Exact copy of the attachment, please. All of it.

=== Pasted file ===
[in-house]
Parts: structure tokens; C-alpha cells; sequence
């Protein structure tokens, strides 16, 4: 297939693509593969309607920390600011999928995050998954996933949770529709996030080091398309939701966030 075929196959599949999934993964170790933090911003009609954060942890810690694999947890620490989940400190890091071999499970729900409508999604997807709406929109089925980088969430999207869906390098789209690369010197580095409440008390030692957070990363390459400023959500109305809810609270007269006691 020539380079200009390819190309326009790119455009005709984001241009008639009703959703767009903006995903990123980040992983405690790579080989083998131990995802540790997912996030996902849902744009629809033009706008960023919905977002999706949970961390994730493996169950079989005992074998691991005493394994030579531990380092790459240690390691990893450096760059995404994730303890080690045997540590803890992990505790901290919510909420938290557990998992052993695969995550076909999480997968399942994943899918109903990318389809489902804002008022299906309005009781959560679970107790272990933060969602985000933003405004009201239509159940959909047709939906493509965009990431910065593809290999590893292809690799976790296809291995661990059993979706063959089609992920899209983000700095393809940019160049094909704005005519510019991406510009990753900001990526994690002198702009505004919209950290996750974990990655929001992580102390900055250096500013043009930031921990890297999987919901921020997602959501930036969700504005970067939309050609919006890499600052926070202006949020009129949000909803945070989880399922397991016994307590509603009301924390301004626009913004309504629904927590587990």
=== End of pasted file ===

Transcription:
[in-house]
Parts: structure tokens; C-alpha cells; sequence
């Protein structure tokens, strides 16, 4: 297939693509593969309607920390600011999928995050998954996933949770529709996030080091398309939701966030 075929196959599949999934993964170790933090911003009609954060942890810690694999947890620490989940400190890091071999499970729900409508999604997807709406929109089925980088969430999207869906390098789209690369010197580095409440008390030692957070990363390459400023959500109305809810609270007269006691 020539380079200009390819190309326009790119455009005709984001241009008639009703959703767009903006995903990123980040992983405690790579080989083998131990995802540790997912996030996902849902744009629809033009706008960023919905977002999706949970961390994730493996169950079989005992074998691991005493394994030579531990380092790459240690390691990893450096760059995404994730303890080690045997540590803890992990505790901290919510909420938290557990998992052993695969995550076909999480997968399942994943899918109903990318389809489902804002008022299906309005009781959560679970107790272990933060969602985000933003405004009201239509159940959909047709939906493509965009990431910065593809290999590893292809690799976790296809291995661990059993979706063959089609992920899209983000700095393809940019160049094909704005005519510019991406510009990753900001990526994690002198702009505004919209950290996750974990990655929001992580102390900055250096500013043009930031921990890297999987919901921020997602959501930036969700504005970067939309050609919006890499600052926070202006949020009129949000909803945070989880399922397991016994307590509603009301924390301004626009913004309504629904927590587990």